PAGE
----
|4||4||100 mL/H||60 min||100 mL||x/10 mg||(x/10,000 mg) + (x/1000 mg) + (x/100 mg) + (x/10 mg)|
|5||5||125 mL/H||237.04 min||493.83 mL||x*0.88889999 mg||x mg|
- The total time of solution 5 is calculated to use slightly less than the full bag, which takes into account the small amounts of medication administered in the more dilute solutions, so that the correct total dose is administered, not slightly more than the intended amount.
- Total time to administer: 477.04 minutes
- Total dose: x mg
- Diphenhydramine (Benadryl) 25 mg IV 30-60 minutes prior to the start of chemotherapy
- Famotidine (Pepcid) 40 mg PO or 20 mg IV 30-60 minutes prior to the start of chemotherapy
- Lorazepam (Ativan) 1 mg PO prn nausea, anxiety 30-60 minutes prior to the start of chemotherapy
- Montelukast (Singulair) 10 mg PO 60 minutes prior to the start of chemotherapy; some providers also give an earlier dose 12 hours prior to the start of chemotherapy
- Methylprednisolone (Solumedrol) 40 mg IV 30-60 minutes prior to the start of chemotherapy
- Standard premedications typically used with oxaliplatin, such as calcium gluconate and magnesium sulfate; see example orders.
- Diphenhydramine (Benadryl) 25-50 mg IV or PO prn allergic reaction and Epinephrine (Epipen) 0.3 mg IM prn allergic reaction as noted below:
- If the patient develops a mild reaction, such as fever, self-limiting rash, itching, mild chest tightness, abdominal or back pain, nausea, another dose of Diphenhydramine (Benadryl) 25-50 mg IV or PO may be given. Observe until the reaction improves, then resume the infusion at the point where it was stopped. If the reaction does not improve within 30 minutes, contact the allergist on call.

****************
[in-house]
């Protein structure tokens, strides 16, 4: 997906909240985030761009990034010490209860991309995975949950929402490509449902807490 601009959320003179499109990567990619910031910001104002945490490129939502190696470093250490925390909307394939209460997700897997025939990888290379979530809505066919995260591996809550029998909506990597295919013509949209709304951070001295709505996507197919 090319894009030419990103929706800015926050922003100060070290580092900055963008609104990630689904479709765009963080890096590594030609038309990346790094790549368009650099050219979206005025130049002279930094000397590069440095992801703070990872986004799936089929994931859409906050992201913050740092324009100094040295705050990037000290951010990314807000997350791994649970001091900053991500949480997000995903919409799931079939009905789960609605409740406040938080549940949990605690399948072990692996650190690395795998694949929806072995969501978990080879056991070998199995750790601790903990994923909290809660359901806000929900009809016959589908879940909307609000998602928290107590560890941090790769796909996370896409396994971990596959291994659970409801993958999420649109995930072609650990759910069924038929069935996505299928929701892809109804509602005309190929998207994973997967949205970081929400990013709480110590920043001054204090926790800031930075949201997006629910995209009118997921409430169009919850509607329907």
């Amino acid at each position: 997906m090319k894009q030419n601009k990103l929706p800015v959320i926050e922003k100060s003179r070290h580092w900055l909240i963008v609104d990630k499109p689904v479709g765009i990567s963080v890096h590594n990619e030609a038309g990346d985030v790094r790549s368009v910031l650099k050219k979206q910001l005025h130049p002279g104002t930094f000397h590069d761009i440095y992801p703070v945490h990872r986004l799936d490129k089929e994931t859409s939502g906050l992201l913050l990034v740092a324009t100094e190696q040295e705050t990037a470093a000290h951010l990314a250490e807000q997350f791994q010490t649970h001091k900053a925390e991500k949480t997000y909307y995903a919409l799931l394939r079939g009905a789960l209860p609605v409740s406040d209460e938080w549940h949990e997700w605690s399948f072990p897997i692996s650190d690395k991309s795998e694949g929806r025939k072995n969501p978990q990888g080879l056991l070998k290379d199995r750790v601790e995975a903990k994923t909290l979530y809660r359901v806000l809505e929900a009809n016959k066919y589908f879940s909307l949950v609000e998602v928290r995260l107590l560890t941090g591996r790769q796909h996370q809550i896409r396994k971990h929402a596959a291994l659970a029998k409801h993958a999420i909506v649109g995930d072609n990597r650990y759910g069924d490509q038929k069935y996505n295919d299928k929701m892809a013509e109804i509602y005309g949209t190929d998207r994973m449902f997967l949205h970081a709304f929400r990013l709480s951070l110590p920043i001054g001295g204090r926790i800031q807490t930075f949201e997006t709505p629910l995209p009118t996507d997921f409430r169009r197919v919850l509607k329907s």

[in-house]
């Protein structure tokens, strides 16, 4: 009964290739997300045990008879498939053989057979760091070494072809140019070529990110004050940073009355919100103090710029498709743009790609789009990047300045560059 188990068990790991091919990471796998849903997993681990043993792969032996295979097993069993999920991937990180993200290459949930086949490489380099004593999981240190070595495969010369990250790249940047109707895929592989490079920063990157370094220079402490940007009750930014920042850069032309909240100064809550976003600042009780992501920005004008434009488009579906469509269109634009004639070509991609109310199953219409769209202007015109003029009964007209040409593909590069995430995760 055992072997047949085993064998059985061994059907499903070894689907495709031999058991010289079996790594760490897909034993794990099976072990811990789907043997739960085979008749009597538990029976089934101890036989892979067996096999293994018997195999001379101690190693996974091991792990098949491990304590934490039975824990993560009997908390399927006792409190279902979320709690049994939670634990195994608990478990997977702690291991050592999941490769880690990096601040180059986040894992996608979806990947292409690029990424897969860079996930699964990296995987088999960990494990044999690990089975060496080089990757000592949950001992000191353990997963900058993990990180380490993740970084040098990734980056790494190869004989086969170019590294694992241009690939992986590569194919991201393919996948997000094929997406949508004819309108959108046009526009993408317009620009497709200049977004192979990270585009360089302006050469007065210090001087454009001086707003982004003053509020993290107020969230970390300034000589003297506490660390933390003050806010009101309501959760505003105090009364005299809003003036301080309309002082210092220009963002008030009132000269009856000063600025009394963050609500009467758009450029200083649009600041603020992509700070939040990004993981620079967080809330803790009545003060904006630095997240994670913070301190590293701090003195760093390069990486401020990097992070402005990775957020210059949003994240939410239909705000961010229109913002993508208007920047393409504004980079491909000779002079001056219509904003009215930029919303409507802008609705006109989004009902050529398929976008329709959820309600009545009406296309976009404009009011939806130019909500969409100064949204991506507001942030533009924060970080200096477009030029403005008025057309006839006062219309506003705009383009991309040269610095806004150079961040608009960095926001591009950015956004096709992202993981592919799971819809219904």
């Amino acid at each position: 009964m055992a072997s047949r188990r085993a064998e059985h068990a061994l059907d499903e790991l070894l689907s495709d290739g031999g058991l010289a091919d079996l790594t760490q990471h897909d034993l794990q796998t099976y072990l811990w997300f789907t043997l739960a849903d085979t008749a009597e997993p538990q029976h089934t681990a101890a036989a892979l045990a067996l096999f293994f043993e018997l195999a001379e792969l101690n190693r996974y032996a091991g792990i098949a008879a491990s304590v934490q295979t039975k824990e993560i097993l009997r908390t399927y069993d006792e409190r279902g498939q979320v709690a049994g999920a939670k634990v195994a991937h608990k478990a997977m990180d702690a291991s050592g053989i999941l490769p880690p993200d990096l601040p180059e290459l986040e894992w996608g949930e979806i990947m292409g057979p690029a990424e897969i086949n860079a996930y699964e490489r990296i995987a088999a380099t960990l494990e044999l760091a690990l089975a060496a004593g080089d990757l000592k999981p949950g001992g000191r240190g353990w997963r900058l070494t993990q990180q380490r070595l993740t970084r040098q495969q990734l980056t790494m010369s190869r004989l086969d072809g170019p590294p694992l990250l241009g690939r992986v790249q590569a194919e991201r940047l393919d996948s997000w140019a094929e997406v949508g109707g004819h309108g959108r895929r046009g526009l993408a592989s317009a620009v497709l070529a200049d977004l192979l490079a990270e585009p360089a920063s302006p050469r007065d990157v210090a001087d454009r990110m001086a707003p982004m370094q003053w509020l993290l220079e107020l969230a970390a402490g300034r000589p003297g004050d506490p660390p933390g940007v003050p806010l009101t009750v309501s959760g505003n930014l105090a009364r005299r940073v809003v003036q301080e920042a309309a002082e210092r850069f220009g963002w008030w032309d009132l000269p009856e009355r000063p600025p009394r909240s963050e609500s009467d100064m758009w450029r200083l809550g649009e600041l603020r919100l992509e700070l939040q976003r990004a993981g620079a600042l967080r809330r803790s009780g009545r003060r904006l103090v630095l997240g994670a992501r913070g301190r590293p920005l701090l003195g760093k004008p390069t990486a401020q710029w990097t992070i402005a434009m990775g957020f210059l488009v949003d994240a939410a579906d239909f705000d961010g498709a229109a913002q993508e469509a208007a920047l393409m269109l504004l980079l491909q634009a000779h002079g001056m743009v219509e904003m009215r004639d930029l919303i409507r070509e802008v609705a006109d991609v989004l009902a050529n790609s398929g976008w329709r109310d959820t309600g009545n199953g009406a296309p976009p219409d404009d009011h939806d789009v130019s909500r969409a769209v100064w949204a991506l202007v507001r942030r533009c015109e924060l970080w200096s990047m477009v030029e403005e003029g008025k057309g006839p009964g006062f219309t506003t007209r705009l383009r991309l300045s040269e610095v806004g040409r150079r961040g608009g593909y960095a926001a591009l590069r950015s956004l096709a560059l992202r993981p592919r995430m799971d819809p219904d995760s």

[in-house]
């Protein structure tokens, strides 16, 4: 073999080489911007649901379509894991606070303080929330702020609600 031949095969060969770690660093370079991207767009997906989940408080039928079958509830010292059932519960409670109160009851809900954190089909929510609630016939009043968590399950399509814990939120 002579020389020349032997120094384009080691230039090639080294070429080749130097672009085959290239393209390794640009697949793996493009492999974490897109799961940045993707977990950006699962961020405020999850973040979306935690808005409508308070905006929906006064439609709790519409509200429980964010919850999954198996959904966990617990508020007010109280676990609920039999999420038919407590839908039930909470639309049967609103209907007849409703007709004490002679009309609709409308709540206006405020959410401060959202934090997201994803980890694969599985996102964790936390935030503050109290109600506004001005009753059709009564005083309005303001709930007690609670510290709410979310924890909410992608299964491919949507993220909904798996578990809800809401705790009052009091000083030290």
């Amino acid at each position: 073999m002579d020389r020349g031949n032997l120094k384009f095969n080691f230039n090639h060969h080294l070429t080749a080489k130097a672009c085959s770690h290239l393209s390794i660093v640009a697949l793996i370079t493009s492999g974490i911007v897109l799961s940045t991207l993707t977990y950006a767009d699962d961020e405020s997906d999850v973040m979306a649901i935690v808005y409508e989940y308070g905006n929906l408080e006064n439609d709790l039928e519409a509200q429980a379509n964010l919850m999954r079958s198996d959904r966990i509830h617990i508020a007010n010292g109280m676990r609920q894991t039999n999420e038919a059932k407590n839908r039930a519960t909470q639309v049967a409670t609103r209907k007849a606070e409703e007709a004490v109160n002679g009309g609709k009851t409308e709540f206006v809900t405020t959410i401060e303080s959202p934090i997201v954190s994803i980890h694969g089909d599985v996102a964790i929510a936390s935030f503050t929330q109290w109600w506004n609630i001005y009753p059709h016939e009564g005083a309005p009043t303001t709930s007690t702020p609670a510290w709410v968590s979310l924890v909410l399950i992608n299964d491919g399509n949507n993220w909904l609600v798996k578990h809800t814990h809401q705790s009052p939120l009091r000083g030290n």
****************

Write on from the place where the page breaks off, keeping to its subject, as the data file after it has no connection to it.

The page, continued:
- If the patient develops a moderate to severe reaction, such as acute dyspnea or angioedema, and/or acute hypotension, stop protocol, follow ACLS guidelines to treat, use Epinephrine (Epipen) 0.3 mg IM for hypotension or glottic edema, and nebulized albuterol for bronchospasm. Discuss the event with the attending allergy physician on call. When the patient is stable, the protocol may be resumed (with allergist's guidance regarding the rate at which to restart and with revisions if necessary).
- Gammon D, Bhargava P, McCormick MJ. Hypersensitivity reactions to oxaliplatin and the application of a desensitization protocol. Oncologist. 2004;9(5):546-9. link to original article contains protocol PubMed
- Nozawa H, Muto Y, Yamada Y. Desensitization to oxaliplatin with two stages of premedication in a patient with metastatic rectal cancer. Clin Ther. 2008 Jun;30(6):1160-5. link to original article PubMed
- Mis L, Fernando NH, Hurwitz HI, Morse MA. Successful desensitization to oxaliplatin. Ann Pharmacother. 2005 May;39(5):966-9. Epub 2005 Mar 22. link to original article PubMed
- Rosique-Robles D, Vicent Verge JM, Borrás-Blasco J, Giner-Marco V, Casterá E, Galan-Brotons A, Abad J. Successful desensitization protocol for hypersensitivity reactions caused by oxaliplatin. Int J Clin Pharmacol Ther. 2007 Nov;45(11):606-10. PubMed